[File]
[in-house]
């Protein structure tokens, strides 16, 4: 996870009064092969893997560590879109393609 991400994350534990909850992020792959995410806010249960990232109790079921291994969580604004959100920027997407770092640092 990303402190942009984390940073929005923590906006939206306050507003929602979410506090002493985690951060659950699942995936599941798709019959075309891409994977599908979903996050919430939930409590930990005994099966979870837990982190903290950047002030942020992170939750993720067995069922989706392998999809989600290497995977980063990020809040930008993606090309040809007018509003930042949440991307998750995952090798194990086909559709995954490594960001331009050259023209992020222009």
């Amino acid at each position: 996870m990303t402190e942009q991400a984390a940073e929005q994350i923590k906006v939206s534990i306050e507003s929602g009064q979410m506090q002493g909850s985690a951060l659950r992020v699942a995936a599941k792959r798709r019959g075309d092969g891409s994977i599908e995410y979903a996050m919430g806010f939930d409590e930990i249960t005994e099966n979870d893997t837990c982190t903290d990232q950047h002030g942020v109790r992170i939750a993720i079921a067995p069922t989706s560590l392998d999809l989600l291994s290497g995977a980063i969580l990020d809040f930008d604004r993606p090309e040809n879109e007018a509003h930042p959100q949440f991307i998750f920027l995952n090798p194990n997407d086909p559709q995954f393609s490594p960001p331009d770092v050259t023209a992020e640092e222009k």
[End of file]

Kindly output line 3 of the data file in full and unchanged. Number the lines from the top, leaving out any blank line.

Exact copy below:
């Amino acid at each position: 996870m990303t402190e942009q991400a984390a940073e929005q994350i923590k906006v939206s534990i306050e507003s929602g009064q979410m506090q002493g909850s985690a951060l659950r992020v699942a995936a599941k792959r798709r019959g075309d092969g891409s994977i599908e995410y979903a996050m919430g806010f939930d409590e930990i249960t005994e099966n979870d893997t837990c982190t903290d990232q950047h002030g942020v109790r992170i939750a993720i079921a067995p069922t989706s560590l392998d999809l989600l291994s290497g995977a980063i969580l990020d809040f930008d604004r993606p090309e040809n879109e007018a509003h930042p959100q949440f991307i998750f920027l995952n090798p194990n997407d086909p559709q995954f393609s490594p960001p331009d770092v050259t023209a992020e640092e222009k």